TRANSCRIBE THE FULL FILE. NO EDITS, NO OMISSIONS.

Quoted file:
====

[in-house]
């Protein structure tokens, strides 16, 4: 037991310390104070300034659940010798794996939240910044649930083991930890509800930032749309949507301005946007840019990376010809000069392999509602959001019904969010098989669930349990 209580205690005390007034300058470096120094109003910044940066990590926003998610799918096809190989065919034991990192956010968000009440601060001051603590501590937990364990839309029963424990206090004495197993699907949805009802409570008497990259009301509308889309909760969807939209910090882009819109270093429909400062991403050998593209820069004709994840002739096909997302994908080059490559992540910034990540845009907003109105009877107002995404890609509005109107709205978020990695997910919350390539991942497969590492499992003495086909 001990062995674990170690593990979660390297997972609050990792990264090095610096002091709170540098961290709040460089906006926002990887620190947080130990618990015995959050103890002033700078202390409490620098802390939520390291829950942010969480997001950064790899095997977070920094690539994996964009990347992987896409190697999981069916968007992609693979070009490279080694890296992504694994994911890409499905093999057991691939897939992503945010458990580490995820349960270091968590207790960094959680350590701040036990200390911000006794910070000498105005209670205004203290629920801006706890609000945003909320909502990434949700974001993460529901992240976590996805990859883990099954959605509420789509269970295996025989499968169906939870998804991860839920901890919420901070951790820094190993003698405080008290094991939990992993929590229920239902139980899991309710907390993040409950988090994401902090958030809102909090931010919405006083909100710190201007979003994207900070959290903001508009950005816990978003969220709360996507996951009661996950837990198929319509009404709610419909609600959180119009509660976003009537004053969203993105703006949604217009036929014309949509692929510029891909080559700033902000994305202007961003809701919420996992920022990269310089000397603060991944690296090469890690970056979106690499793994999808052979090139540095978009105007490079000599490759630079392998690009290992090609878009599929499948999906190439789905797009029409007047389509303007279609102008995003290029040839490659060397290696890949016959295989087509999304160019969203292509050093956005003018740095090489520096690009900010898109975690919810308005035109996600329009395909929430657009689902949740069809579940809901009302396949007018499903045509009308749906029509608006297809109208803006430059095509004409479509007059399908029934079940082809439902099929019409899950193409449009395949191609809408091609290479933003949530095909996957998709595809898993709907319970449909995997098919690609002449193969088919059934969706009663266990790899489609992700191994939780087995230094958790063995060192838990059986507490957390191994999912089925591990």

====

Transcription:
[in-house]
């Protein structure tokens, strides 16, 4: 037991310390104070300034659940010798794996939240910044649930083991930890509800930032749309949507301005946007840019990376010809000069392999509602959001019904969010098989669930349990 209580205690005390007034300058470096120094109003910044940066990590926003998610799918096809190989065919034991990192956010968000009440601060001051603590501590937990364990839309029963424990206090004495197993699907949805009802409570008497990259009301509308889309909760969807939209910090882009819109270093429909400062991403050998593209820069004709994840002739096909997302994908080059490559992540910034990540845009907003109105009877107002995404890609509005109107709205978020990695997910919350390539991942497969590492499992003495086909 001990062995674990170690593990979660390297997972609050990792990264090095610096002091709170540098961290709040460089906006926002990887620190947080130990618990015995959050103890002033700078202390409490620098802390939520390291829950942010969480997001950064790899095997977070920094690539994996964009990347992987896409190697999981069916968007992609693979070009490279080694890296992504694994994911890409499905093999057991691939897939992503945010458990580490995820349960270091968590207790960094959680350590701040036990200390911000006794910070000498105005209670205004203290629920801006706890609000945003909320909502990434949700974001993460529901992240976590996805990859883990099954959605509420789509269970295996025989499968169906939870998804991860839920901890919420901070951790820094190993003698405080008290094991939990992993929590229920239902139980899991309710907390993040409950988090994401902090958030809102909090931010919405006083909100710190201007979003994207900070959290903001508009950005816990978003969220709360996507996951009661996950837990198929319509009404709610419909609600959180119009509660976003009537004053969203993105703006949604217009036929014309949509692929510029891909080559700033902000994305202007961003809701919420996992920022990269310089000397603060991944690296090469890690970056979106690499793994999808052979090139540095978009105007490079000599490759630079392998690009290992090609878009599929499948999906190439789905797009029409007047389509303007279609102008995003290029040839490659060397290696890949016959295989087509999304160019969203292509050093956005003018740095090489520096690009900010898109975690919810308005035109996600329009395909929430657009689902949740069809579940809901009302396949007018499903045509009308749906029509608006297809109208803006430059095509004409479509007059399908029934079940082809439902099929019409899950193409449009395949191609809408091609290479933003949530095909996957998709595809898993709907319970449909995997098919690609002449193969088919059934969706009663266990790899489609992700191994939780087995230094958790063995060192838990059986507490957390191994999912089925591990």